I don’t think anyone is saying that the Twins should have known they were giving up one of the best relievers in MLB for a couple lotto tickets. But they damn sure should have known they were giving up the best reliever THEY HAD by a considerable margin for those lotto tickets.
    • birdwatcher likes this
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birdwatcher
Jun 25 2019 06:05 PM

 

I'm not trying to be that judgmental of the Twins coaching staff. I think a player's developmental progression is highly path dependent, and that the dynamics of when/how coaches work with a player aren't necessarily recreate-able. I don't blame the Twins for every single played that has found success in other organizations. Sure, I think you can make judgments of the organization's ability based on the broad pattern of players, but certainly not on any one specific player. Using Pressly as an example, it is fairly well known that the Astros came to him after the trade and presented data for how to change his pitch mix. The Twins could have presented the exact same information, but Pressly has a much longer track record with the Twins organization, and there might not be the same buy-in, especially since he was already pitching as well as he ever had in his career. The Astros, by virtue of being a fresh voice and having explicitly sought Pressly out, could approach these changes in a very different way than the Twins could. 

 

And yes, Pressly was pitching well prior to the trade, but you need to put a lot of weight on his last 10 appearances with the Twins if you think you could predict his Astros level of success based on his Twins performance. Now, don't get me wrong, I think he was a solid bet to be above-average going forward; I did not predict "top 5 reliever in baseball". As an interesting juxtaposition, the Pirates acquired Keone Kela at the same deadline. While not a perfect analogy to Pressly, he was also a young, very good reliever with team control remaining. He is currently on the 60-day IL with a shoulder issue. Teams only have so much control over preventing injuries. Are we having this conversation if Pressly was the one that ended up injured? Reliever performance is historically quite volatile, I don't hold it against the Twins FO that they thought it was a sell-high moment for Pressly.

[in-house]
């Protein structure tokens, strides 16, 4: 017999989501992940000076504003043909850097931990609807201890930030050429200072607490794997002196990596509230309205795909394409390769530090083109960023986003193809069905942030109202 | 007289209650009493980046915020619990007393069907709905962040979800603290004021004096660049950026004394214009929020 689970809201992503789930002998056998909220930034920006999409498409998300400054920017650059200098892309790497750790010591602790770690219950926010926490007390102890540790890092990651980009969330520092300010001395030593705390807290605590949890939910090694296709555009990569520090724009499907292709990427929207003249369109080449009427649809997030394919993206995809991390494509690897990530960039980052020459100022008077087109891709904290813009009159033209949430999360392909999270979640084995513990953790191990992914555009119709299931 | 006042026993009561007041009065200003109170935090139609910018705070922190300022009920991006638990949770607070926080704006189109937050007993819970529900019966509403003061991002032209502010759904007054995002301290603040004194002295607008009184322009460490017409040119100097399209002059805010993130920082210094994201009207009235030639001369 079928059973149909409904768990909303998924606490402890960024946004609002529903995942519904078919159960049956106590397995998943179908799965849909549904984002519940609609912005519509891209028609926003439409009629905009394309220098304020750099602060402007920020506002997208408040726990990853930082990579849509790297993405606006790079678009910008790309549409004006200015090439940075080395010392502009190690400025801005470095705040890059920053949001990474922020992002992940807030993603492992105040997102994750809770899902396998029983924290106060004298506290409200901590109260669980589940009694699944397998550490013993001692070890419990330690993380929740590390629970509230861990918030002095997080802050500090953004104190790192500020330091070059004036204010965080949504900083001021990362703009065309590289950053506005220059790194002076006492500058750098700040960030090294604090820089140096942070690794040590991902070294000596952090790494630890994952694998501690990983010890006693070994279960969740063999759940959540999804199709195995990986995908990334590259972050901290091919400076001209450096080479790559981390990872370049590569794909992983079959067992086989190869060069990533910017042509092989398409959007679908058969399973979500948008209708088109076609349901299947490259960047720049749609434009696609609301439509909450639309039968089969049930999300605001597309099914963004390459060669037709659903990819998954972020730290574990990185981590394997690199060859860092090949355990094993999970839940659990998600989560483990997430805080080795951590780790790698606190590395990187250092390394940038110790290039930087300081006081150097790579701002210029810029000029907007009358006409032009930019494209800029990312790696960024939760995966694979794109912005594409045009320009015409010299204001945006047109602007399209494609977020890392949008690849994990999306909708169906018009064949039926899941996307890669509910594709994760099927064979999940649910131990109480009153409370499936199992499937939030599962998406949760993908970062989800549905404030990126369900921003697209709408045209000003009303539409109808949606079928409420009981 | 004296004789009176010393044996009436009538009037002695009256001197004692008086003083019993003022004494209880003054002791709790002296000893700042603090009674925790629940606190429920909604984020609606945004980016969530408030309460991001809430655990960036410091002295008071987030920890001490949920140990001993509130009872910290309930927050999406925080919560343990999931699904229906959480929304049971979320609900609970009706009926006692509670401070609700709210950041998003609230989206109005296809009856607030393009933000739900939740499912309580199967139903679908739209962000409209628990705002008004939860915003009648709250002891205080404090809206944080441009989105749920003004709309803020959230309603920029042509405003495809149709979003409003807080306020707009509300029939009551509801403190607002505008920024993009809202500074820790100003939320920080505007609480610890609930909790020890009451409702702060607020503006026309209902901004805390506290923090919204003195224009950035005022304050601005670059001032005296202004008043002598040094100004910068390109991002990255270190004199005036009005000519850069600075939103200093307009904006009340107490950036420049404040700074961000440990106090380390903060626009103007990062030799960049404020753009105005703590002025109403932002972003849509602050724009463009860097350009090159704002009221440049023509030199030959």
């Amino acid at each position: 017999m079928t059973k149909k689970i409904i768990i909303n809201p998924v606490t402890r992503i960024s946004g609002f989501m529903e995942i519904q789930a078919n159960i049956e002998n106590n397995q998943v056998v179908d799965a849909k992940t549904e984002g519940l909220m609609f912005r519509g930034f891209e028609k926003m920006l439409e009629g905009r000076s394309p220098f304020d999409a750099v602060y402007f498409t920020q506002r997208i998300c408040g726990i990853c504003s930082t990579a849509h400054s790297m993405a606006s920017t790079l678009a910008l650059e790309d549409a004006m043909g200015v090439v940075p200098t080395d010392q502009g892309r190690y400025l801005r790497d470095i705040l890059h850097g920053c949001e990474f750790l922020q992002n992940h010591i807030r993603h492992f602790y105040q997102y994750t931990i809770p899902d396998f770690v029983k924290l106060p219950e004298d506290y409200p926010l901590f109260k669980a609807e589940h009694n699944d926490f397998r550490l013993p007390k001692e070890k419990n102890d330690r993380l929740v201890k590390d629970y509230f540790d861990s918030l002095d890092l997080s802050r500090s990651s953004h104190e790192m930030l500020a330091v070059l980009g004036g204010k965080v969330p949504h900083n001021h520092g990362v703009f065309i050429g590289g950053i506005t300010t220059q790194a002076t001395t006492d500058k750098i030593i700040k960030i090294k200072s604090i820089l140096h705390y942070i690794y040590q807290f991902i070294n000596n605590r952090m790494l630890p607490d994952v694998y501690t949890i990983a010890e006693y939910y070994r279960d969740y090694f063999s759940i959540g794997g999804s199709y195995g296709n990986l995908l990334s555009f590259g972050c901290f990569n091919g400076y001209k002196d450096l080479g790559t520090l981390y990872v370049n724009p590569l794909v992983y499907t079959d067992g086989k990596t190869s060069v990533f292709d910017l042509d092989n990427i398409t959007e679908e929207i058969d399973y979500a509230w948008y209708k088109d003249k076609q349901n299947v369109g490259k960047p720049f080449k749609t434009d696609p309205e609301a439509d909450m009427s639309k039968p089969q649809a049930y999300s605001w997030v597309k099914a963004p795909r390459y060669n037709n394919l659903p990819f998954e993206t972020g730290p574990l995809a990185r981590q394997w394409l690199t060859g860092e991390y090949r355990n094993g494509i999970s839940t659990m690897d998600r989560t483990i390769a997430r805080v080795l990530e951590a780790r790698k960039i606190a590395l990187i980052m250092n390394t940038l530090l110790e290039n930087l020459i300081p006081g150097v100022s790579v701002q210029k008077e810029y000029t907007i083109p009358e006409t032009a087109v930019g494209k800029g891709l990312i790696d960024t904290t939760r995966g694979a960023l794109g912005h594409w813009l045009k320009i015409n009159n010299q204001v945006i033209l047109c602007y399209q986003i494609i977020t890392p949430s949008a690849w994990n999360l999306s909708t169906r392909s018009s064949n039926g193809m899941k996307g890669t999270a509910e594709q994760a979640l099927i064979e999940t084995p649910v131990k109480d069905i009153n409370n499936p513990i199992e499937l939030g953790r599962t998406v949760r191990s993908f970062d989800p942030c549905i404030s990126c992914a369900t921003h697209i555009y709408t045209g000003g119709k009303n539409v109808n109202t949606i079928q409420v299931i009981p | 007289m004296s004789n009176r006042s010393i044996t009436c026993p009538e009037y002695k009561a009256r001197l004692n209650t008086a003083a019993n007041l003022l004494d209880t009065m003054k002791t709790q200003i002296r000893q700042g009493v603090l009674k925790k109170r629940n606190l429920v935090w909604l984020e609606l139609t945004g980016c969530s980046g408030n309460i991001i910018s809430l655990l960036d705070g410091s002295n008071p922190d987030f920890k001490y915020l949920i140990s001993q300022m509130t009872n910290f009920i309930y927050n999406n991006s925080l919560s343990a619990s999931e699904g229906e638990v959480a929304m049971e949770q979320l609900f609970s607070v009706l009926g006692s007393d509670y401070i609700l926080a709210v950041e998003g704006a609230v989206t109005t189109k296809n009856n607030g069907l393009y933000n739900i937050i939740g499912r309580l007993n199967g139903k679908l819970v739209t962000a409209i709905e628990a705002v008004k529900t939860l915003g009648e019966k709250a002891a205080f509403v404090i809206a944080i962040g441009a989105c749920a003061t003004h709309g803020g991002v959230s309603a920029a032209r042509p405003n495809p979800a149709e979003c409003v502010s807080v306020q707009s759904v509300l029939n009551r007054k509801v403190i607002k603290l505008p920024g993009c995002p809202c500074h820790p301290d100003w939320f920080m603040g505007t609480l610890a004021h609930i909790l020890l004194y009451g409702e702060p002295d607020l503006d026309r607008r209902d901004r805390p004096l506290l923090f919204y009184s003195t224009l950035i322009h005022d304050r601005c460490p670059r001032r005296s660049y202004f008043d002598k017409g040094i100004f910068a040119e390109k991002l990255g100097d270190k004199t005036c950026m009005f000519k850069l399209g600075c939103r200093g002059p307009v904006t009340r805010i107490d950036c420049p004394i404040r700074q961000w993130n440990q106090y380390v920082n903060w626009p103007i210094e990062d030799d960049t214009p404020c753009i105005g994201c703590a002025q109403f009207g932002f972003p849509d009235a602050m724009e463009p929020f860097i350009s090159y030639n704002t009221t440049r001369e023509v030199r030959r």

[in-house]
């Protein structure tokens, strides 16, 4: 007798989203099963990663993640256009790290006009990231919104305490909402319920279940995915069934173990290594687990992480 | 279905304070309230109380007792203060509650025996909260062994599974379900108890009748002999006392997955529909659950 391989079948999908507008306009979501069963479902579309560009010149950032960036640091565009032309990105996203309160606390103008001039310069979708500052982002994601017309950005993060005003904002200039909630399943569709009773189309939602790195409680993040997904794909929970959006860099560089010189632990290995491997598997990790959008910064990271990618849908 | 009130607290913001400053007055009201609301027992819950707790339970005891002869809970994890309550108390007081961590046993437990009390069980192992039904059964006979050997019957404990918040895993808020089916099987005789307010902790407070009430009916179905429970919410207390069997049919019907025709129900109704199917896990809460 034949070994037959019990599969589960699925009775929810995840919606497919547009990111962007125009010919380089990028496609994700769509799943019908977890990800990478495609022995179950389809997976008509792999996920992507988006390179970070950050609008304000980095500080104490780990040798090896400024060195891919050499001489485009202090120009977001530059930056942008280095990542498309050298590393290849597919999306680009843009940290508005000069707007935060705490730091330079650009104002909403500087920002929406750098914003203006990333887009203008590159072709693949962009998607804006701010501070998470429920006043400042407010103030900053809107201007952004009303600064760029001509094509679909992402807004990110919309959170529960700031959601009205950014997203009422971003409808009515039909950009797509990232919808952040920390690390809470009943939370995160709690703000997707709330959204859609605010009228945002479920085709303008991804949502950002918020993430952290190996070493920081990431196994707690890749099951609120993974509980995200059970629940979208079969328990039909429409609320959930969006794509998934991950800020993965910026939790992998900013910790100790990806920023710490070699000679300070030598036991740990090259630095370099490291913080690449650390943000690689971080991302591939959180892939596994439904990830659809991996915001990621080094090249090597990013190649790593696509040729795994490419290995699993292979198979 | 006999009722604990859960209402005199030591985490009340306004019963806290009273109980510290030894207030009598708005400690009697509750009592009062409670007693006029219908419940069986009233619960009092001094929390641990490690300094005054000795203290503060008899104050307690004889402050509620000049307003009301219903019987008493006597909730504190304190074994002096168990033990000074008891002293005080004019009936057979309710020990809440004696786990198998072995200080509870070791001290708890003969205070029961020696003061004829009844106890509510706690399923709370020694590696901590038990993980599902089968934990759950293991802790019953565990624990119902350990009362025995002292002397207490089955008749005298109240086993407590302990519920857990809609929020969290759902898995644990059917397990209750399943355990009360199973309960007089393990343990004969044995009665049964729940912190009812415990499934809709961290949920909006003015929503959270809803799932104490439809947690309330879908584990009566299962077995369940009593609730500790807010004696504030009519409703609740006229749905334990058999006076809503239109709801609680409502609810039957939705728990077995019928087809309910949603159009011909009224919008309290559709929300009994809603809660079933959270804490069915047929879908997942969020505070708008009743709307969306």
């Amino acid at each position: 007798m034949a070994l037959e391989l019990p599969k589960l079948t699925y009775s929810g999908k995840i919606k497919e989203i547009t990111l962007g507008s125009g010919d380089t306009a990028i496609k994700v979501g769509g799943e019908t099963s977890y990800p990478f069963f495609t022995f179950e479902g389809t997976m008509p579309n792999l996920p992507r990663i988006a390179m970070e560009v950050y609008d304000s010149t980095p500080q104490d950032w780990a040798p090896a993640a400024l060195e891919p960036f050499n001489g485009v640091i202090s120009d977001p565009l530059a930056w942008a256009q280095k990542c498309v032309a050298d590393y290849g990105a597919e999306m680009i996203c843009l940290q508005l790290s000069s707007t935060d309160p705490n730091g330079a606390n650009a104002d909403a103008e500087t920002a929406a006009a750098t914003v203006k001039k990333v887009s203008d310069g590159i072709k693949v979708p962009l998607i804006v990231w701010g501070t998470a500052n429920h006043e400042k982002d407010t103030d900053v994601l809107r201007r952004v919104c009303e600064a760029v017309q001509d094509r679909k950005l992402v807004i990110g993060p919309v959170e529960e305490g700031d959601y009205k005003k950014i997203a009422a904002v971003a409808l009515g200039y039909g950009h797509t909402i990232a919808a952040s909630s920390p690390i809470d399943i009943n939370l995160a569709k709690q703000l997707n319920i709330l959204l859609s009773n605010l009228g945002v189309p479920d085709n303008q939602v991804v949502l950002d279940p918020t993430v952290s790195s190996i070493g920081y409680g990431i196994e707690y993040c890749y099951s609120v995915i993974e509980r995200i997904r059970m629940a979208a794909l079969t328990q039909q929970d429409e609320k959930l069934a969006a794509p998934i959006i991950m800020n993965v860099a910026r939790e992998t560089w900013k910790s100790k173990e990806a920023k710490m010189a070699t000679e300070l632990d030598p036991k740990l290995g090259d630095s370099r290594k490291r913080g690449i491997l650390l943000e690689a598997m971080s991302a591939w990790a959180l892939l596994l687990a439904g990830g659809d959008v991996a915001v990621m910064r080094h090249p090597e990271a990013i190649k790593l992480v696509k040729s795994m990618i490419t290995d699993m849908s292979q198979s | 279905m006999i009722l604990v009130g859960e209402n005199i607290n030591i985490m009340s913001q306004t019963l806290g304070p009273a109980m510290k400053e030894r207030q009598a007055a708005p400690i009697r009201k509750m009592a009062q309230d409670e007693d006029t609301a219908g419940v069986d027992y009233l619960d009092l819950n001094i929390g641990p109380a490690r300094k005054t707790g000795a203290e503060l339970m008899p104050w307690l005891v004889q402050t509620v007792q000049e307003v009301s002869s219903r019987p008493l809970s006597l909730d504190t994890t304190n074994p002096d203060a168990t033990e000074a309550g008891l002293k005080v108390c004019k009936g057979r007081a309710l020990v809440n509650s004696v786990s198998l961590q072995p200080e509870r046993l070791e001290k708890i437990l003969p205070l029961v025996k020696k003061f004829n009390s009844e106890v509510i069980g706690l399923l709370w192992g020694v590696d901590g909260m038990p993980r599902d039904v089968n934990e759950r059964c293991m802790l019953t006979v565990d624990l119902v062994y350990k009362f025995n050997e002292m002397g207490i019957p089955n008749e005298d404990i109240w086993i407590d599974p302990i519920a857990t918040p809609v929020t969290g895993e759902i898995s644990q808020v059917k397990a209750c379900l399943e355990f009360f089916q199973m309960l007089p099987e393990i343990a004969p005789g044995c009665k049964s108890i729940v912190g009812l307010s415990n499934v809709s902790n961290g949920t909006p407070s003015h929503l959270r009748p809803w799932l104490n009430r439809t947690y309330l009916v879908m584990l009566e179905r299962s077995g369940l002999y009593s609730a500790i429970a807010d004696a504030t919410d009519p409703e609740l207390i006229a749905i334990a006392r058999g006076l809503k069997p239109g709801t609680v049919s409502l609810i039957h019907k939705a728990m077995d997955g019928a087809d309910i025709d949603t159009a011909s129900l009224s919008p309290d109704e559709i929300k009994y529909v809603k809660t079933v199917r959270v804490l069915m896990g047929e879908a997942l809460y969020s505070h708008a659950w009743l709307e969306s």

Going back to the small sample size, what is everyone's prediction for Duffey going forward? His last ten appearances compared to Pressly's prior to the trade:

Pressly: 10.0 IP, 0.90 ERA, 33.3 K%, 7.1 BB%, 1.10 WHIP

Duffey: 13.0 IP, 0.69 ERA, 32.1 K%, 7.1 BB%, 1.08 WHIP

 

I've been extremely optimistic about Duffey for weeks now, but I'm not ready to anoint him a top-10 relief pitcher going forward. But at least superficially, there are a lot of similarities between Duffey this year and Pressly's 2018.

 

 

Terrific post.

The excuses I’m reading regarding the Pressley trade are starting to get a little rich.

1). Is they can’t develop pitchers like some other organizations, they’re just not that good at developing pitching. Wasn’t that one of the main bullet points when we brought them in?

2). People are saying the front office needed more than the significant amount of time he spent patching well for this club. Really? Then why would the Astros target him for trade? They had nothing more than game tape and scouting reports.